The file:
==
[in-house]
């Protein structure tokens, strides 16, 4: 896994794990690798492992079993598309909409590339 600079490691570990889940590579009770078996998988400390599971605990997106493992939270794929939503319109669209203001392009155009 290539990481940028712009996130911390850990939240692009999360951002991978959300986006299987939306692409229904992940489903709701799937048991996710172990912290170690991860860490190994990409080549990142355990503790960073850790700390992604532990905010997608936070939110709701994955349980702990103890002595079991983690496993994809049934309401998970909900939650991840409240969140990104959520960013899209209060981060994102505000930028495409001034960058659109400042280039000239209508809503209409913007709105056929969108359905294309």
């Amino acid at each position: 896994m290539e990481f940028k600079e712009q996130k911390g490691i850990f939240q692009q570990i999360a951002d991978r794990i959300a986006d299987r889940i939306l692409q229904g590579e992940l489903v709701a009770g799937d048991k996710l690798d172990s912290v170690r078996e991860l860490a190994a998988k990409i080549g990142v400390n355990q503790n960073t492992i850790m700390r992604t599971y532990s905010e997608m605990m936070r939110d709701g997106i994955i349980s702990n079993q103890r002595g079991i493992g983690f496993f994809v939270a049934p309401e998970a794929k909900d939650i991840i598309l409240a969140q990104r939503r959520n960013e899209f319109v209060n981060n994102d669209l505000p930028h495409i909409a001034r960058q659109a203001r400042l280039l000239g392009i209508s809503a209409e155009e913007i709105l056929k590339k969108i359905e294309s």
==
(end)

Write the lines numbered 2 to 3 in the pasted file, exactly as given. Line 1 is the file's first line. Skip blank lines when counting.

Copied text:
């Protein structure tokens, strides 16, 4: 896994794990690798492992079993598309909409590339 600079490691570990889940590579009770078996998988400390599971605990997106493992939270794929939503319109669209203001392009155009 290539990481940028712009996130911390850990939240692009999360951002991978959300986006299987939306692409229904992940489903709701799937048991996710172990912290170690991860860490190994990409080549990142355990503790960073850790700390992604532990905010997608936070939110709701994955349980702990103890002595079991983690496993994809049934309401998970909900939650991840409240969140990104959520960013899209209060981060994102505000930028495409001034960058659109400042280039000239209508809503209409913007709105056929969108359905294309």
């Amino acid at each position: 896994m290539e990481f940028k600079e712009q996130k911390g490691i850990f939240q692009q570990i999360a951002d991978r794990i959300a986006d299987r889940i939306l692409q229904g590579e992940l489903v709701a009770g799937d048991k996710l690798d172990s912290v170690r078996e991860l860490a190994a998988k990409i080549g990142v400390n355990q503790n960073t492992i850790m700390r992604t599971y532990s905010e997608m605990m936070r939110d709701g997106i994955i349980s702990n079993q103890r002595g079991i493992g983690f496993f994809v939270a049934p309401e998970a794929k909900d939650i991840i598309l409240a969140q990104r939503r959520n960013e899209f319109v209060n981060n994102d669209l505000p930028h495409i909409a001034r960058q659109a203001r400042l280039l000239g392009i209508s809503a209409e155009e913007i709105l056929k590339k969108i359905e294309s």